Getting to the Bottom of Berry Scarring

Scarring can be a major quality defect of table grapes. Visibly scarred berries are generally clipped from clusters at harvest, increasing harvest costs and reducing efficiency; clusters with many scarred berries may be unmarketable.

Scarred berries may also develop tears in their skins as they grow because scars do not stretch in the same way as normal skin. Torn skin results in open wounds that serve as entry points for rot-causing fungi and bacteria. Such infections may then spread to adjacent healthy berries, and eventually taint the entire cluster.

Scarred berries may also develop tears in their skins as they grow because scars do not stretch in the same way as normal skin. Torn skin results in open wounds that serve as entry points for rot-causing fungi and bacteria. Such infections may then spread to adjacent healthy berries, and eventually taint the entire cluster.

The important consequences associated with scarring have led to the identification of several common causes of scarring and appropriate preventative measures to avoid them. The common causes are well known, but I still receive samples of scarred berries every year from growers who know how to prevent all the common causes of scarring.

Often the samples are from a variety that is new to the grower and it seems the most likely explanation is differences in varietal susceptibility to the same well-known causes of scarring, though it can be difficult to definitively identify the cause of scarring.

Watch Out For Fungi
Fungi, especially powdery mildew, are a common cause of berry scarring that can lead to rot problems, and table grape varieties, including new varieties, can vary substantially with respect to their sensitivity to powdery mildew. However, table grapes have a very low tolerance for powdery mildew regardless of scarring, and such infections are easily identified.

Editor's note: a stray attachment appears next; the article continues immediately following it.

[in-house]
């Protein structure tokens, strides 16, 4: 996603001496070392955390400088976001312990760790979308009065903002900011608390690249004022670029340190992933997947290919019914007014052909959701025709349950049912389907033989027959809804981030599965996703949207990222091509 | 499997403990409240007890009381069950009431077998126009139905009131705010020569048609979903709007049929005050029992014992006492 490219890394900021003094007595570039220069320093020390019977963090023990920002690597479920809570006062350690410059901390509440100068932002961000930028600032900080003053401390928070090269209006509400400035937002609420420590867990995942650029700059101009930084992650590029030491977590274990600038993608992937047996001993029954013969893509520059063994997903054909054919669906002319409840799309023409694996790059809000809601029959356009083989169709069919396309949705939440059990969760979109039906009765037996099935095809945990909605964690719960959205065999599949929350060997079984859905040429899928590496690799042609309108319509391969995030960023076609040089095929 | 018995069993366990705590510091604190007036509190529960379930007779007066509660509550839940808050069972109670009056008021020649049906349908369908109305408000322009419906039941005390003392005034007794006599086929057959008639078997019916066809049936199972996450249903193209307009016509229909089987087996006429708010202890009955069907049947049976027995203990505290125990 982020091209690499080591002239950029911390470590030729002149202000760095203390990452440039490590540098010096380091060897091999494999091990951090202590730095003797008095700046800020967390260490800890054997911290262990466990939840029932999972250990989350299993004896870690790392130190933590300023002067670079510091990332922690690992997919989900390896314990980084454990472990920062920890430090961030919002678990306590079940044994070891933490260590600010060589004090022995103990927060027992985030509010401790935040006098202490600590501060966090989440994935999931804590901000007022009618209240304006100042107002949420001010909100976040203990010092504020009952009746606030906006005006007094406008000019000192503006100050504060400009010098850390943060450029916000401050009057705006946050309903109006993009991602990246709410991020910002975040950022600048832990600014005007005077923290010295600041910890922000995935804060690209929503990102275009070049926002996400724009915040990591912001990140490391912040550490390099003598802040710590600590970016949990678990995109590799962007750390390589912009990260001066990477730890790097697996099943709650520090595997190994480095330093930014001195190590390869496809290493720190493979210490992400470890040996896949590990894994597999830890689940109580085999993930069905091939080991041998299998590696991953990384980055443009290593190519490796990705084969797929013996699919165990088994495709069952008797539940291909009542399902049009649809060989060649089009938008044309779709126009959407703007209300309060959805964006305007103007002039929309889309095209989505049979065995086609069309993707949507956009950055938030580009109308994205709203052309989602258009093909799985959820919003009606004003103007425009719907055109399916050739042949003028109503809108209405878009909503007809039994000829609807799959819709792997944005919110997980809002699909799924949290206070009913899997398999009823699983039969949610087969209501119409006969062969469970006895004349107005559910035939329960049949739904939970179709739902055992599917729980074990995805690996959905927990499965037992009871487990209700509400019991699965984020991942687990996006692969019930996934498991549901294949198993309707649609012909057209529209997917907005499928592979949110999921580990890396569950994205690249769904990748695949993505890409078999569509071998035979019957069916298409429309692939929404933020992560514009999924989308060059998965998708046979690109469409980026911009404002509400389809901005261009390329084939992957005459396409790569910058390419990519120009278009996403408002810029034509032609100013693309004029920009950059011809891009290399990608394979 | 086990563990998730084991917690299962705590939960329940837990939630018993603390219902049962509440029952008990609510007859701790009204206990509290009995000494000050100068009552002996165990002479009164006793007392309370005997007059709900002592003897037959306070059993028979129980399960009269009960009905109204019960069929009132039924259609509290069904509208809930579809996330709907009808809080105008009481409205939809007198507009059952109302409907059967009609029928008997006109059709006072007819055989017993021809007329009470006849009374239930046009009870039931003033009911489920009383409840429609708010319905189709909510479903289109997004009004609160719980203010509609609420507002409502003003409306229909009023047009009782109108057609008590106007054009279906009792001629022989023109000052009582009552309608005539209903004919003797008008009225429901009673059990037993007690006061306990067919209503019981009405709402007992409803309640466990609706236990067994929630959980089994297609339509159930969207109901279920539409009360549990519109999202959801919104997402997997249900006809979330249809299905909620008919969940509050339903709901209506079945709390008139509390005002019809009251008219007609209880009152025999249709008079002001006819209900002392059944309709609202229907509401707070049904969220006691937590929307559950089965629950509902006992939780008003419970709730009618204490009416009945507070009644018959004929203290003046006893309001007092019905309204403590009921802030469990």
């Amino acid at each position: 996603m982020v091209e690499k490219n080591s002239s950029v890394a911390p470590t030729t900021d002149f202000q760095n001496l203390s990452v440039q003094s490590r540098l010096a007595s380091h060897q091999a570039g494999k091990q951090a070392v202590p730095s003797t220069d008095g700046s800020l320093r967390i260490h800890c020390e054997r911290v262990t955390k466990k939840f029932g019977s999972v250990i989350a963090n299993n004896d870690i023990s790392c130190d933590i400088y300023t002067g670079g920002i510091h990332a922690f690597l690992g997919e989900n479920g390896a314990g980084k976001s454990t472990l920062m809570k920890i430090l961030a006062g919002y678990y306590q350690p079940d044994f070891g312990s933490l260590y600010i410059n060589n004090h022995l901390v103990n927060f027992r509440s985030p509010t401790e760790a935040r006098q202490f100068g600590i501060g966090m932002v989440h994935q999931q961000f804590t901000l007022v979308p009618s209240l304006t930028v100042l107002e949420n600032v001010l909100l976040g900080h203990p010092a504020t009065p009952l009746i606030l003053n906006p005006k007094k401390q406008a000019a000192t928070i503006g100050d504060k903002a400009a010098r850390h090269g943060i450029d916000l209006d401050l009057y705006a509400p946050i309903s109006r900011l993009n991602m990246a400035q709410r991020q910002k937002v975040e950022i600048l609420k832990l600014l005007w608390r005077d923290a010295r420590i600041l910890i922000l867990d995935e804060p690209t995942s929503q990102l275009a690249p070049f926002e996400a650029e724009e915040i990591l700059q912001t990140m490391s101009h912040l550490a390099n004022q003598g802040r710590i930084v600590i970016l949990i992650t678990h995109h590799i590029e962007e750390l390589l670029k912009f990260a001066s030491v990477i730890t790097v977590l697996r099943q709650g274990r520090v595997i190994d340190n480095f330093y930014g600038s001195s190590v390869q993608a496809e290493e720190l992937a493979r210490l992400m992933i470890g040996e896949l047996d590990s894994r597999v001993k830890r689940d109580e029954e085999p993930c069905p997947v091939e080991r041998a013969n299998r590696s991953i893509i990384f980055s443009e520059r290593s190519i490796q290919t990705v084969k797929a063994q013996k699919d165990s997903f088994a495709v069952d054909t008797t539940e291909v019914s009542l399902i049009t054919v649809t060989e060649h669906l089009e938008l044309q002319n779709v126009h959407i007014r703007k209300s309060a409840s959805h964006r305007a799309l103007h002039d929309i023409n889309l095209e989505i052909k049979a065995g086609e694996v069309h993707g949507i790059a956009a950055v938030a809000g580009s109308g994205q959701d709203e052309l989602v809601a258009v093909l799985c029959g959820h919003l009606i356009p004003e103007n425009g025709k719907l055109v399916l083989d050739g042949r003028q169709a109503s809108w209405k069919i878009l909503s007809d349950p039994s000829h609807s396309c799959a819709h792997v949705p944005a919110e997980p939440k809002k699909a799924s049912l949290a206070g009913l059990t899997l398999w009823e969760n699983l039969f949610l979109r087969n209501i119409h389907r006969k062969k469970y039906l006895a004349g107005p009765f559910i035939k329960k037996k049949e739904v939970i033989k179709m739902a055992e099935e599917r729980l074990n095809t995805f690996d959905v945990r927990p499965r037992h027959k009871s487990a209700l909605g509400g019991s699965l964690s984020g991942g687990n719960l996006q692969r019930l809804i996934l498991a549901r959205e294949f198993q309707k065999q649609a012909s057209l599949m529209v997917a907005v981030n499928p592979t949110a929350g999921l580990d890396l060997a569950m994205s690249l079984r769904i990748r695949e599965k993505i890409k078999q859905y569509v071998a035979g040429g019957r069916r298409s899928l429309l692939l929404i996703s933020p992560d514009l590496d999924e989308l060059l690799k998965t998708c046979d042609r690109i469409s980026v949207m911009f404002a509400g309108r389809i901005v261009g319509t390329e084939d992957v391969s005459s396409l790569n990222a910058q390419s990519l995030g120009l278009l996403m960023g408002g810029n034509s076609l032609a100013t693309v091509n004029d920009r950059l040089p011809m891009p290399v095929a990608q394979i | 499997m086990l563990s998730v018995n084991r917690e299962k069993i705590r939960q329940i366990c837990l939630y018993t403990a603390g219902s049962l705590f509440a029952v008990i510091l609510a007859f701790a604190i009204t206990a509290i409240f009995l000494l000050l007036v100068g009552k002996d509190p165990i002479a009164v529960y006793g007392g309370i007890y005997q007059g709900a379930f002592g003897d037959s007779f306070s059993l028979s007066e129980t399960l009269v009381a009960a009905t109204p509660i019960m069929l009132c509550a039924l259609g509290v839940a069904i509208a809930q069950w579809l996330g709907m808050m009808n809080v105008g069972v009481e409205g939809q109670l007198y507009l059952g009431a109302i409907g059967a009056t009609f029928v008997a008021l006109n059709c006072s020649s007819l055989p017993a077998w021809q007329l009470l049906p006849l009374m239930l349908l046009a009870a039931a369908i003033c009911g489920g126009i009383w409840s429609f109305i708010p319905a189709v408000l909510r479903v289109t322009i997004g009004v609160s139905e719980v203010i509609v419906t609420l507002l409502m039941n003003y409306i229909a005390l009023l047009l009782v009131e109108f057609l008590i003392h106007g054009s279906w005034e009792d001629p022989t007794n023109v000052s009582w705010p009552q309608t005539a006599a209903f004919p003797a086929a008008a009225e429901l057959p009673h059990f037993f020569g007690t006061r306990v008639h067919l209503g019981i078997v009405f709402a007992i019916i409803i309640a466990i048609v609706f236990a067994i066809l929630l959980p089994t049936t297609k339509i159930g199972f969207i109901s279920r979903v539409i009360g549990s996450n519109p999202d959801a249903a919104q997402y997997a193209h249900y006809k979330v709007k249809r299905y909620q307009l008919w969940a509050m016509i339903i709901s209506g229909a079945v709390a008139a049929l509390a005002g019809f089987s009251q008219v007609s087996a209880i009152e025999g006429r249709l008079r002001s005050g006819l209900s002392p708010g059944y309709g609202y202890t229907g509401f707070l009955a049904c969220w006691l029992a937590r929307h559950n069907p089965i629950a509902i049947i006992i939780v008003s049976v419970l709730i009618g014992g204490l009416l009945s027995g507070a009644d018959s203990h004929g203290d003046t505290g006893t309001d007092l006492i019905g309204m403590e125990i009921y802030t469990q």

Avoid Abrasions
Mechanical damage is another common cause of berry scarring. The young berries of some varieties are particularly sensitive to abrasion from leaves, other vine parts, and trellising. Such injuries are usually referred to as “wind scars,” and are generally controlled by leafing. Observations in other countries suggest there may also be a role for protected cultivation in reducing wind scarring on particularly sensitive varieties grown on windy sites.

Common Cause of Scarring
Spray damage is another common cause of scarring in table grapes. Certain adjuvants and oils have long been linked to spray injury, which often results in ring-shaped scars, especially around the low point of berries, or around points where adjacent berries may touch. Even normally “safe” adjuvants may cause injury if too concentrated. Sulfur applied during flowering and fruit set has also been suggested as the cause of scarring in some varieties, though testing is needed to confirm this.

Scout for Thrips
Certain insects are another primary cause of berry scars. Thrips species, especially western flower thrips (Frankliniella occidentalis) can be extremely damaging in California. Western flower thrips may damage berries by feeding on them and by inserting their eggs into them. The feeding of western flower thrips larva can be particularly damaging on berries with “sticky” calyptras.

The petals of grape flowers normally remain fused at their tips, with their bases abscising from the flower. The fused petals form a cap-like structure called a “calyptra.” Sometimes the calyptra doesn’t shed as readily as it should, remaining on the tip of a berry for some time. A sticky calyptra provides shelter for feeding thrips larva, damage from which is ultimately manifest in a starfish-patterned scar, matching the cover provided by the calyptra.

Certain varieties seem to be particularly susceptible to this type of damage, possibly because they are more sensitive to thrips feeding, they are more likely than other varieties to have sticky calyptras, or for both of these reasons. Adult thrips insert their eggs into young berries, resulting in a small dark scar surrounded by a “halo spot.” Such scars are not always readily apparent but can lead to secondary infections in certain varieties. Careful monitoring and insecticide treatments are needed to minimize thrips damage in sensitive varieties.

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